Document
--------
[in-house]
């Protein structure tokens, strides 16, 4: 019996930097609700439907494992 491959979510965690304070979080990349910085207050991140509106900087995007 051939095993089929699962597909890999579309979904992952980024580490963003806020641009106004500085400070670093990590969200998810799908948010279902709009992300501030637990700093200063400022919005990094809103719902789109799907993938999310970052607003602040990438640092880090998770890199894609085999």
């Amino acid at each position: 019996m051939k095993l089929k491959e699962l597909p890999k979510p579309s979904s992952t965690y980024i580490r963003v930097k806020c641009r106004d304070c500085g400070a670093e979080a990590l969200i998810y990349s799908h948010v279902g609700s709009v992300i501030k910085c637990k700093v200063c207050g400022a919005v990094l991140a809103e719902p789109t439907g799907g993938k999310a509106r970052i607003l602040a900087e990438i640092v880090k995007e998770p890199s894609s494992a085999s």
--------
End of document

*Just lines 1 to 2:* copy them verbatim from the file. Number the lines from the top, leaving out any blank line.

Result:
[in-house]
């Protein structure tokens, strides 16, 4: 019996930097609700439907494992 491959979510965690304070979080990349910085207050991140509106900087995007 051939095993089929699962597909890999579309979904992952980024580490963003806020641009106004500085400070670093990590969200998810799908948010279902709009992300501030637990700093200063400022919005990094809103719902789109799907993938999310970052607003602040990438640092880090998770890199894609085999």